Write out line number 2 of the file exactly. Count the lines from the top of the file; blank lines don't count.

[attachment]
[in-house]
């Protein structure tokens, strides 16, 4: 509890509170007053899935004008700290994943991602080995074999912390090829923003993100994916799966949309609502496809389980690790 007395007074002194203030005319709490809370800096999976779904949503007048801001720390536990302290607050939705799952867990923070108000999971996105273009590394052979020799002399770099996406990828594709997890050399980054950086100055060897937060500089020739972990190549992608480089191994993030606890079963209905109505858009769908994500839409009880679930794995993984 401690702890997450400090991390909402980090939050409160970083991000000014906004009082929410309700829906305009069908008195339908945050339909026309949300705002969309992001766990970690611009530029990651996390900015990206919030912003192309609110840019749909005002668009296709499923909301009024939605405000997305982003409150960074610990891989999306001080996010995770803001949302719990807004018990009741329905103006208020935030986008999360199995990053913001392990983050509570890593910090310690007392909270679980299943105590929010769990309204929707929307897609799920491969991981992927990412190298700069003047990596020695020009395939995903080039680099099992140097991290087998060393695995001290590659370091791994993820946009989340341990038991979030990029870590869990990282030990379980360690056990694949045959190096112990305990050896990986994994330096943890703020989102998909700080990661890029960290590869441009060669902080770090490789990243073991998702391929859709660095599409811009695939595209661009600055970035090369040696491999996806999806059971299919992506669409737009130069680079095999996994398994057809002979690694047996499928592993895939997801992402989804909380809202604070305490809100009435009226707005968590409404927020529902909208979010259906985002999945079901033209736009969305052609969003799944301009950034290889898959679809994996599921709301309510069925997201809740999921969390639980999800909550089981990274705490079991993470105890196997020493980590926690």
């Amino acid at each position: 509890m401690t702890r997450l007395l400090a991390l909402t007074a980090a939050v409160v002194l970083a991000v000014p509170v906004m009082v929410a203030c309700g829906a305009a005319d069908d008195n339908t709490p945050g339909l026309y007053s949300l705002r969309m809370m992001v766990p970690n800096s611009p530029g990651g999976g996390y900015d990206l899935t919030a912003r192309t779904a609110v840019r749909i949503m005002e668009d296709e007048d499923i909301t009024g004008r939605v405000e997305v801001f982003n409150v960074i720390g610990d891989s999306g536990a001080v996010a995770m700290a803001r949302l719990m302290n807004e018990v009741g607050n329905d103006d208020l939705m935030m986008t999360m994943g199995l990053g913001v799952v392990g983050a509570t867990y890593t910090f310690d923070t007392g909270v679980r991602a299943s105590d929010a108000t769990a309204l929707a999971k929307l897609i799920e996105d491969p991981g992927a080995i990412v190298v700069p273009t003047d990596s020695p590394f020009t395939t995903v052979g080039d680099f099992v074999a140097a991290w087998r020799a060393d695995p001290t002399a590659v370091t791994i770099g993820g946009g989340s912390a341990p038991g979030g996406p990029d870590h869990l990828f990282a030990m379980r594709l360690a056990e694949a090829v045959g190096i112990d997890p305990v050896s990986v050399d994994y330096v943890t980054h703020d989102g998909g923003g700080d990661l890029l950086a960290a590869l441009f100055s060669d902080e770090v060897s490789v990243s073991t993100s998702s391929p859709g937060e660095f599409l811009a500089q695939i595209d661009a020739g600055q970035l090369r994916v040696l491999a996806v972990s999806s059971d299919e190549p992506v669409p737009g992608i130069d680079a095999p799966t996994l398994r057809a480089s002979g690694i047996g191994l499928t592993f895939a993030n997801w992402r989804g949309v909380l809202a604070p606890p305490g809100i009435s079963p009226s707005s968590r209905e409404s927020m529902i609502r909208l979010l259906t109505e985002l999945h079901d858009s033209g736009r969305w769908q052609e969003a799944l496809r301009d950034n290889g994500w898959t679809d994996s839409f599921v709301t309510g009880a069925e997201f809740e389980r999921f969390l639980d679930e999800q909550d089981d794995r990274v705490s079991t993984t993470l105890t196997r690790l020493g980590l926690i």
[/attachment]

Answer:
């Protein structure tokens, strides 16, 4: 509890509170007053899935004008700290994943991602080995074999912390090829923003993100994916799966949309609502496809389980690790 007395007074002194203030005319709490809370800096999976779904949503007048801001720390536990302290607050939705799952867990923070108000999971996105273009590394052979020799002399770099996406990828594709997890050399980054950086100055060897937060500089020739972990190549992608480089191994993030606890079963209905109505858009769908994500839409009880679930794995993984 401690702890997450400090991390909402980090939050409160970083991000000014906004009082929410309700829906305009069908008195339908945050339909026309949300705002969309992001766990970690611009530029990651996390900015990206919030912003192309609110840019749909005002668009296709499923909301009024939605405000997305982003409150960074610990891989999306001080996010995770803001949302719990807004018990009741329905103006208020935030986008999360199995990053913001392990983050509570890593910090310690007392909270679980299943105590929010769990309204929707929307897609799920491969991981992927990412190298700069003047990596020695020009395939995903080039680099099992140097991290087998060393695995001290590659370091791994993820946009989340341990038991979030990029870590869990990282030990379980360690056990694949045959190096112990305990050896990986994994330096943890703020989102998909700080990661890029960290590869441009060669902080770090490789990243073991998702391929859709660095599409811009695939595209661009600055970035090369040696491999996806999806059971299919992506669409737009130069680079095999996994398994057809002979690694047996499928592993895939997801992402989804909380809202604070305490809100009435009226707005968590409404927020529902909208979010259906985002999945079901033209736009969305052609969003799944301009950034290889898959679809994996599921709301309510069925997201809740999921969390639980999800909550089981990274705490079991993470105890196997020493980590926690």